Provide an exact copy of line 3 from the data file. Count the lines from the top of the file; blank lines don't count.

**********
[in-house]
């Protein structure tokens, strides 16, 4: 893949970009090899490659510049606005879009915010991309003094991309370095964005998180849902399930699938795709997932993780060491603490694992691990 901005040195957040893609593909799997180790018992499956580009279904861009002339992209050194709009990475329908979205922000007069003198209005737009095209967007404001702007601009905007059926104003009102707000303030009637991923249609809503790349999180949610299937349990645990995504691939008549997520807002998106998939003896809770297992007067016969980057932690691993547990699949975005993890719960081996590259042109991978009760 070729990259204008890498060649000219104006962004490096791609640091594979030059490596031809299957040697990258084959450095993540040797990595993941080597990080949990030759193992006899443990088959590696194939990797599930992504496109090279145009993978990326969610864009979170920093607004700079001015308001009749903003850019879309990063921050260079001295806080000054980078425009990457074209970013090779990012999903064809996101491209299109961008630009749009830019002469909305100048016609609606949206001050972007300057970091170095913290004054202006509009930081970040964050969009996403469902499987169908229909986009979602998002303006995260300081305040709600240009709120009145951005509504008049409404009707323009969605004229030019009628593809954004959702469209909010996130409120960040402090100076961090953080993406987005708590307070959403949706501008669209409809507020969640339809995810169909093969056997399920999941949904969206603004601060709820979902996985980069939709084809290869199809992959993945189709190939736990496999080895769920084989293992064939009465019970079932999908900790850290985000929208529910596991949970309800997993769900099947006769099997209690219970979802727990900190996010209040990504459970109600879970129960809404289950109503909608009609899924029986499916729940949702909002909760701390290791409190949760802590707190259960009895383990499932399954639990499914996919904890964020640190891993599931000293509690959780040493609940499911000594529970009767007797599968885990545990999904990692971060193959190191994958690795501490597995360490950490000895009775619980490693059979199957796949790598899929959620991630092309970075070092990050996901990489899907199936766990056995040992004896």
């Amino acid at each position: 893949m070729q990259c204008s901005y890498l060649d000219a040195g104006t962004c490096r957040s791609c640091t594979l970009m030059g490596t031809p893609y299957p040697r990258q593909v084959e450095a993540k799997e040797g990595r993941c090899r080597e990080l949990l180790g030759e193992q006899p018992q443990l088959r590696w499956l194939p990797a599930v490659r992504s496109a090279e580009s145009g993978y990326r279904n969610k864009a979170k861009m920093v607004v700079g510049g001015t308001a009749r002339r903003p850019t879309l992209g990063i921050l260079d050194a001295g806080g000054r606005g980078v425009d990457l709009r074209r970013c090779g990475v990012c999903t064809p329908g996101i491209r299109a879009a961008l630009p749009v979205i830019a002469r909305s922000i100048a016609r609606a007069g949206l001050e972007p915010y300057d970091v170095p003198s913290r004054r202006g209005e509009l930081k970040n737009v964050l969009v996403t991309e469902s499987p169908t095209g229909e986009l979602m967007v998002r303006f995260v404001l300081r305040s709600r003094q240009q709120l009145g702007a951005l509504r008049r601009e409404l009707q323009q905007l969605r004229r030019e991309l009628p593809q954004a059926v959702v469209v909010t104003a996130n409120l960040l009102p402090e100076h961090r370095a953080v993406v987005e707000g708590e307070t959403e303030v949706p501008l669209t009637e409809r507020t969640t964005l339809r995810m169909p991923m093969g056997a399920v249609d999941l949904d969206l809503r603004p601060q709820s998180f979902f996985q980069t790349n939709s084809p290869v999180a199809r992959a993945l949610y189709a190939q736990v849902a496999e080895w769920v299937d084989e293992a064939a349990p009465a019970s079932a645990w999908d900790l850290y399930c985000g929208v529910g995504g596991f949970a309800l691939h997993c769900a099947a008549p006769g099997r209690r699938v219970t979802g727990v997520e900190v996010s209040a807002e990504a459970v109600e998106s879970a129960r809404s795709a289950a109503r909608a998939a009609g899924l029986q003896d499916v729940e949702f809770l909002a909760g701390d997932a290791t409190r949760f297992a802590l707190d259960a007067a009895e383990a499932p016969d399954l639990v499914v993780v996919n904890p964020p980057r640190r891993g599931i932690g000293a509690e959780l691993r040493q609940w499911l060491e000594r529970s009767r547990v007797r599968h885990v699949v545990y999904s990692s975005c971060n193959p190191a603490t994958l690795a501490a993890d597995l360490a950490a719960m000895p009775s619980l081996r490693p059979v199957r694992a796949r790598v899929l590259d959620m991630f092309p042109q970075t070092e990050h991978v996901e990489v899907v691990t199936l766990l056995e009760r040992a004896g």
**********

């Amino acid at each position: 893949m070729q990259c204008s901005y890498l060649d000219a040195g104006t962004c490096r957040s791609c640091t594979l970009m030059g490596t031809p893609y299957p040697r990258q593909v084959e450095a993540k799997e040797g990595r993941c090899r080597e990080l949990l180790g030759e193992q006899p018992q443990l088959r590696w499956l194939p990797a599930v490659r992504s496109a090279e580009s145009g993978y990326r279904n969610k864009a979170k861009m920093v607004v700079g510049g001015t308001a009749r002339r903003p850019t879309l992209g990063i921050l260079d050194a001295g806080g000054r606005g980078v425009d990457l709009r074209r970013c090779g990475v990012c999903t064809p329908g996101i491209r299109a879009a961008l630009p749009v979205i830019a002469r909305s922000i100048a016609r609606a007069g949206l001050e972007p915010y300057d970091v170095p003198s913290r004054r202006g209005e509009l930081k970040n737009v964050l969009v996403t991309e469902s499987p169908t095209g229909e986009l979602m967007v998002r303006f995260v404001l300081r305040s709600r003094q240009q709120l009145g702007a951005l509504r008049r601009e409404l009707q323009q905007l969605r004229r030019e991309l009628p593809q954004a059926v959702v469209v909010t104003a996130n409120l960040l009102p402090e100076h961090r370095a953080v993406v987005e707000g708590e307070t959403e303030v949706p501008l669209t009637e409809r507020t969640t964005l339809r995810m169909p991923m093969g056997a399920v249609d999941l949904d969206l809503r603004p601060q709820s998180f979902f996985q980069t790349n939709s084809p290869v999180a199809r992959a993945l949610y189709a190939q736990v849902a496999e080895w769920v299937d084989e293992a064939a349990p009465a019970s079932a645990w999908d900790l850290y399930c985000g929208v529910g995504g596991f949970a309800l691939h997993c769900a099947a008549p006769g099997r209690r699938v219970t979802g727990v997520e900190v996010s209040a807002e990504a459970v109600e998106s879970a129960r809404s795709a289950a109503r909608a998939a009609g899924l029986q003896d499916v729940e949702f809770l909002a909760g701390d997932a290791t409190r949760f297992a802590l707190d259960a007067a009895e383990a499932p016969d399954l639990v499914v993780v996919n904890p964020p980057r640190r891993g599931i932690g000293a509690e959780l691993r040493q609940w499911l060491e000594r529970s009767r547990v007797r599968h885990v699949v545990y999904s990692s975005c971060n193959p190191a603490t994958l690795a501490a993890d597995l360490a950490a719960m000895p009775s619980l081996r490693p059979v199957r694992a796949r790598v899929l590259d959620m991630f092309p042109q970075t070092e990050h991978v996901e990489v899907v691990t199936l766990l056995e009760r040992a004896g």